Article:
ADHD (attention deficit hyperactivity disorder) is a neurodevelopmental disorder that affects a child’s ability to stay focused, sit still, and/or control his or her impulses. It is a legitimate medical condition that requires special care and attention.
ADHD symptoms in teens usually manifest somewhat differently than they do in younger children or adults because of the distinctive aspects of this phase of life. Normal stressors such as rapidly changing bodies, hormonal changes, and the increased academic and social expectations of high school, tend to aggravate ADHD symptoms, making this an especially tough time for a teen with ADHD.
Teens with ADHD, for instance, tend to have lower grade point averages, complete and turn in a much lower percentage of classwork and homework assignments, and are much less likely to be working up to their potential. They are also more likely to be absent or tardy and to drop out of school.
The earlier you recognize the symptoms and get help for your teen, the better the outcome.
Types of ADHD.
According to the American Psychiatric Association’s Diagnostic and Statistical Manual (DSM-5-TR), there are three types of ADHD: primarily inattentive, primarily impulsive/hyperactive, and a combination of the two.
In order to be diagnosed with ADHD, a teen must exhibit six or more of the symptoms in a category (five if they are over the age of 17); the symptoms must have started before they were 12 years old; been present for six months or longer; and impact their functioning in at least two settings such as home, school, or social.
Primarily inattentive ADHD.
Teens with primarily inattentive ADHD struggle to pay attention, stay focused on what they are doing, be organized, and complete tasks, which can have a severely negative impact on their performance at school. On the other hand, they do not usually have a problem managing their impulses or activity level. Symptoms include:
- Difficulty understanding or following instructions.
- Failure to pay attention to detail.
- Making careless mistakes.
- A wandering mind that seems far away when being spoken to.
- Failure to follow through on instructions or finish assignments.
- Inability to organize things.
- Frequently losing or forgetting things.
- Easily distracted.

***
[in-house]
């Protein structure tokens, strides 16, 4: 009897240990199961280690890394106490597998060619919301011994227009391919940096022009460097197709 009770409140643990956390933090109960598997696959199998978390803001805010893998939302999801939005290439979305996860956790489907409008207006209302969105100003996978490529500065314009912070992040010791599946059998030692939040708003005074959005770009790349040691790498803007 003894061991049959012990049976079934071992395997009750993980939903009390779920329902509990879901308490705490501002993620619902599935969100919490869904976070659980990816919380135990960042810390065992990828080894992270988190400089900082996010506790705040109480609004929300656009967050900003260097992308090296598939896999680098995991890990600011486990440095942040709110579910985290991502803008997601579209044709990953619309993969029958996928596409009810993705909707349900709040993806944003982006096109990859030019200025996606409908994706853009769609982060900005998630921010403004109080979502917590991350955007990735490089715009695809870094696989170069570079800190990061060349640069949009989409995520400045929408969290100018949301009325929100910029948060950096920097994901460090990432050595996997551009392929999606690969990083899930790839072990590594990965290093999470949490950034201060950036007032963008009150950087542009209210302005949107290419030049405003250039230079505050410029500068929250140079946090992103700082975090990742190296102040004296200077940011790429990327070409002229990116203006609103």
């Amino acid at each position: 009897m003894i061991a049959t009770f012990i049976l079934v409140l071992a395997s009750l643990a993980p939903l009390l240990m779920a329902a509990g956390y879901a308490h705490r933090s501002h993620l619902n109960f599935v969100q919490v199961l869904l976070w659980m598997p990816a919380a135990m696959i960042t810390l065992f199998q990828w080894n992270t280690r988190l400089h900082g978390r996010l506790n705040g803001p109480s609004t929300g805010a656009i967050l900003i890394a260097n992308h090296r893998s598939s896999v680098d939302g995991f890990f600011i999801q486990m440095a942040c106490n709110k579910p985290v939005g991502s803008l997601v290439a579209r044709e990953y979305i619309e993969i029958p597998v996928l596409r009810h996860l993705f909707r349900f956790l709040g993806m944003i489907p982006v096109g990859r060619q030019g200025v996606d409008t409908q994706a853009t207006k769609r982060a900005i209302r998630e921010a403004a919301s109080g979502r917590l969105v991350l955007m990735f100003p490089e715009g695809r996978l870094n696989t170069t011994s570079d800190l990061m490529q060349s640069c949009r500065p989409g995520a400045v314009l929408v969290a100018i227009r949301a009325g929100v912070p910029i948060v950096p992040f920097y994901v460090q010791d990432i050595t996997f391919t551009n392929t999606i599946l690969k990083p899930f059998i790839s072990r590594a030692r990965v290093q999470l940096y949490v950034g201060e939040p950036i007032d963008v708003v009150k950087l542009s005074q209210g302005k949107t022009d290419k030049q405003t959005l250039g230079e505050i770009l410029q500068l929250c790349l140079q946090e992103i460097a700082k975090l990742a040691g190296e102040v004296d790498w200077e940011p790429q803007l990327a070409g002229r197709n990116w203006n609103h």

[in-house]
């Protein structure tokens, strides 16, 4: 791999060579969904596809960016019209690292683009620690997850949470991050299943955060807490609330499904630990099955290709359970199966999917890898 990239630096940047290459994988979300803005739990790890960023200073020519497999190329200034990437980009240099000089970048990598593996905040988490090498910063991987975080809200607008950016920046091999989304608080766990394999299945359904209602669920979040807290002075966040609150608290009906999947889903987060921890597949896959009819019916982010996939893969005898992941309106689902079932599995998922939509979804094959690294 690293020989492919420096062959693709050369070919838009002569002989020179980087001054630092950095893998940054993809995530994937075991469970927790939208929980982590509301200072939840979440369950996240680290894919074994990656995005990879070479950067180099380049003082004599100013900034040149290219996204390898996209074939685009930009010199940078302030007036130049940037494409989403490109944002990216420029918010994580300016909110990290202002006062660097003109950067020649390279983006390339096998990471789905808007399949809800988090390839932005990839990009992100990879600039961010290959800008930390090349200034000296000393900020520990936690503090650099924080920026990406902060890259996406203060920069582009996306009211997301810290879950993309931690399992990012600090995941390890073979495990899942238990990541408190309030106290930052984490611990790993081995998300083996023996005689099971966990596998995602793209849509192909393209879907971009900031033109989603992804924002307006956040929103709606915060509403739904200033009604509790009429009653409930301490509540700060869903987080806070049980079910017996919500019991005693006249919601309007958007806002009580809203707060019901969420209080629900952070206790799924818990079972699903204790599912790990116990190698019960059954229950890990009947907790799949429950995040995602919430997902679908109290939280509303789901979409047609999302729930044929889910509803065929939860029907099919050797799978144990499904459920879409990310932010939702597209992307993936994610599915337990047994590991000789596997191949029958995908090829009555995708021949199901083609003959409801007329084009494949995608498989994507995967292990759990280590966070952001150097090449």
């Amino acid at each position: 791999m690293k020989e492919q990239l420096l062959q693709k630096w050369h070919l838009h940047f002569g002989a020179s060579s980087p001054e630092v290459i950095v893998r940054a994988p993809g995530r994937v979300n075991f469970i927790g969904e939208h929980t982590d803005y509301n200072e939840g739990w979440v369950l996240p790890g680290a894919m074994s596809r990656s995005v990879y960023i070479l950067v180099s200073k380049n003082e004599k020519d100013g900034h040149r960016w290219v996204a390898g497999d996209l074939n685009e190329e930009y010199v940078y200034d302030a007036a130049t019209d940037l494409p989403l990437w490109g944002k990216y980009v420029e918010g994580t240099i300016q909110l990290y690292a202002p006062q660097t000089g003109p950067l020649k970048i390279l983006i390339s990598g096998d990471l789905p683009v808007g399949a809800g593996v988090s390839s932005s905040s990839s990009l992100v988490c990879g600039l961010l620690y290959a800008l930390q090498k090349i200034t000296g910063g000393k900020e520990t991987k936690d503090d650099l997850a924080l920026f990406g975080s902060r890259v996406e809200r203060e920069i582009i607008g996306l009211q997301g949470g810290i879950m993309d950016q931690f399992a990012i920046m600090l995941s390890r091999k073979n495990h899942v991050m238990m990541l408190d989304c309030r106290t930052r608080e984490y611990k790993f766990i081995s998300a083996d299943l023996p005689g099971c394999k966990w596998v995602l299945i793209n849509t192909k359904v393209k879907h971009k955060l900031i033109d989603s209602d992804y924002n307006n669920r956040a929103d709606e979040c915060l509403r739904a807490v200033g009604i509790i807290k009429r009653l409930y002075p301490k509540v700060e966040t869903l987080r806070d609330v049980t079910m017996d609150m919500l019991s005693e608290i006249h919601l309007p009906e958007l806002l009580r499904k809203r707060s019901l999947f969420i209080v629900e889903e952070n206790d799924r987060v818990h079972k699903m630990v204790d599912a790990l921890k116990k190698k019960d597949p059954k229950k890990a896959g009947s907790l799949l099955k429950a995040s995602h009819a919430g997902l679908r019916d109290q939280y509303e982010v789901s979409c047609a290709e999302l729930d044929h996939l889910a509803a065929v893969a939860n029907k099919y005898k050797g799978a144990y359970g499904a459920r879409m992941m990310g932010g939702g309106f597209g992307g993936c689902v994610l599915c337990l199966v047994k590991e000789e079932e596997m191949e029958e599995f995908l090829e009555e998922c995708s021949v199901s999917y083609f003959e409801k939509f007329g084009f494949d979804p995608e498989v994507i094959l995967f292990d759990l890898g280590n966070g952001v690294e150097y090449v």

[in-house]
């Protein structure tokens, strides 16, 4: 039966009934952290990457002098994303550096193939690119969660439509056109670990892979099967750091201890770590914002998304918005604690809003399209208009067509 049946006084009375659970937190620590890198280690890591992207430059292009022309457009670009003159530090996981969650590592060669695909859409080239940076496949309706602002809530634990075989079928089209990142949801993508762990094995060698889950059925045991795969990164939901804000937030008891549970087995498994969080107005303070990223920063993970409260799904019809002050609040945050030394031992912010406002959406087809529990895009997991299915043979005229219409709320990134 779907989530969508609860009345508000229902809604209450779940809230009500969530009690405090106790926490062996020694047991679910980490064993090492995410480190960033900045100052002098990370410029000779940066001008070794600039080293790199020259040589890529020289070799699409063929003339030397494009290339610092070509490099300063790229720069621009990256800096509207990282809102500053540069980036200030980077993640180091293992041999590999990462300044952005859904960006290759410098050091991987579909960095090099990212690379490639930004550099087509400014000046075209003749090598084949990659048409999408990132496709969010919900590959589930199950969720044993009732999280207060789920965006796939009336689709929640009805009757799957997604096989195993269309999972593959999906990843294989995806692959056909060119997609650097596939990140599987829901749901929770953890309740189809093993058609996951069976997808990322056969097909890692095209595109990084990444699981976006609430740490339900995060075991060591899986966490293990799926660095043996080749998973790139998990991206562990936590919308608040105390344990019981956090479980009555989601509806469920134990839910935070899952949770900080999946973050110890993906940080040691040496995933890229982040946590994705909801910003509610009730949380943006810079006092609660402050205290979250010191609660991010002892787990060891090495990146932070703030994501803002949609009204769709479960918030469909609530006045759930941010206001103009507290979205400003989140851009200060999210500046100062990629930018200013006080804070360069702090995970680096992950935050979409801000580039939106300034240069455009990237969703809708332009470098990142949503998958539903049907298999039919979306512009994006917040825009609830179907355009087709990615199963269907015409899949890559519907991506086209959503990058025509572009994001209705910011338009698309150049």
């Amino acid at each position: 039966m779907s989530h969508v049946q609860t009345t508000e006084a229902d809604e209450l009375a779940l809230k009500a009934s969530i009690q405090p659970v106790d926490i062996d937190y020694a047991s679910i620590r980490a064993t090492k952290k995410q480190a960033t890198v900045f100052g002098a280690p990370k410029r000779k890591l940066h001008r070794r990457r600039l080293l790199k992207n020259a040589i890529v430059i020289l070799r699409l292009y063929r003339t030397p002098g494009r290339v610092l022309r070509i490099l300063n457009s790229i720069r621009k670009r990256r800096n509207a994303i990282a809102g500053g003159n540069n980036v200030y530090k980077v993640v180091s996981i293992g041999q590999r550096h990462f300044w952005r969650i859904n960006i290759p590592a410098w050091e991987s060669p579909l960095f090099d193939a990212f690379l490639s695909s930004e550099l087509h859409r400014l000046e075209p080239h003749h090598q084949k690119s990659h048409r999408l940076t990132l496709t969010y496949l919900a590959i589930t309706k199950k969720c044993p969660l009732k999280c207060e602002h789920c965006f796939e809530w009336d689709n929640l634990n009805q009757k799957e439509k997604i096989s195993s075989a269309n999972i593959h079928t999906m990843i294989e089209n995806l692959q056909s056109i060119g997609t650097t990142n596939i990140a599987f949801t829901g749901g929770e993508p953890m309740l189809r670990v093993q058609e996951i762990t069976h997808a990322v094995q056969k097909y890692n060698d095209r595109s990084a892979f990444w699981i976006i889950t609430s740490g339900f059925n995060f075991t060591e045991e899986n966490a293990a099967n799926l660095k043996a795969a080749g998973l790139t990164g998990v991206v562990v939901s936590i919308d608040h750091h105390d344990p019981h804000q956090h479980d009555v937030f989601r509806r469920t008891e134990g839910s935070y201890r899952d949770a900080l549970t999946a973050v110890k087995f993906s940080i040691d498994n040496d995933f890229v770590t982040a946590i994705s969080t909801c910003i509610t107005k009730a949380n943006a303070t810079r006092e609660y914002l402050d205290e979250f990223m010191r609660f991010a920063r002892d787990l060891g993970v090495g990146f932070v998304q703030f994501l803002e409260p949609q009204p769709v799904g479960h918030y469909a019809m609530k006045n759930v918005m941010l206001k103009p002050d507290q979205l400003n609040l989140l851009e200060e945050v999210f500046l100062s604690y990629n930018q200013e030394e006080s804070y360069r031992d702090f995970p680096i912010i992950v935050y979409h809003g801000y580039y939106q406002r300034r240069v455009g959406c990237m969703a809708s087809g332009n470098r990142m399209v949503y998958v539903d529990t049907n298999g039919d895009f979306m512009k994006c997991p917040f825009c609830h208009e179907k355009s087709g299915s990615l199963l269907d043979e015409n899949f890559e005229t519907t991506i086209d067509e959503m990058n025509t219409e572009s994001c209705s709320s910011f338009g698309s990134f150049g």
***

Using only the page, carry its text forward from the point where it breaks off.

Primarily impulsive/hyperactive ADHD.
Teens with primarily impulsive/hyperactive ADHD have a hard time controlling their impulses and will talk or act before they think; do things without asking for permission first; rush through their assignments, making many careless mistakes; and be prone to emotional outbursts or reactions that are inappropriate or out of proportion to the situation. Symptoms include:
- Tendency to be restless, fidgety, and have trouble sitting still.
- Inability to engage in activities quietly.
- Easily bored.
- Talking excessively and interrupting others who are speaking.
- Calling out answers in class before the teacher finishes asking the question.
- Trouble waiting in line or for their turn.
- Impatient and easily frustrated.
Combined ADHD is the most common type of ADHD. Teens with this type exhibit both inattentive and impulsive/hyperactive behaviors.
Helping your teen cope with the symptoms of ADHD.
- Educate yourself about ADHD symptoms in teens and the challenges they create so you can better understand and support your teen.
- Accept your teen for who he or she is.
- Stay positive and encouraging.
- Recognize that your teen’s symptoms cannot be fixed by rigid rules or parenting styles and that they are not due to a lack of discipline on his or her part.
- Set clear expectations with consequences.
- Praise and reward good behavior.
- Don’t punish your teen for behavior he or she has no control over.
- Target the ADHD and not your teen.
- Focus on solutions to ADHD-related problems and helping your teen achieve them.
- Help your teen with scheduling and keeping things organized.
- Minimize stress and overstimulation in your home environment and keep distractions to a minimum.
- Help your teen create and stick to regular routines that provide structure to his or her day.
- Make sure your teen has access to any necessary accommodations in school.
- Seek counseling for your teen and remain involved and supportive in his or her care.
Benefits of counseling for ADHD symptoms in teens.
A trained mental health professional can help your teen understand ADHD and equip him or her with the necessary skills to cope with the challenges created by his or her symptoms.
If you are interested in learning more about ADHD symptoms in teens or would like to set up an appointment to meet with a faith-based counselor specializing in teenage ADHD please give us a call.
David Perlstein. “Attention Deficit Hyperactivity Disorder (ADHD) in Teens.” eMedicineHealth. emedicinehealth.com/adhd_in_teens/article_em.html.
Katie Hurley. “ADHD & Teens: How to Help Them Cope with Their Struggles.” Psycom. Updated October 17, 2022.
Zia Sherrell. “What to know about ADHD screening?” MedicalNewsToday. July 30, 2021. medicalnewstoday.com/articles/adhd-screening.
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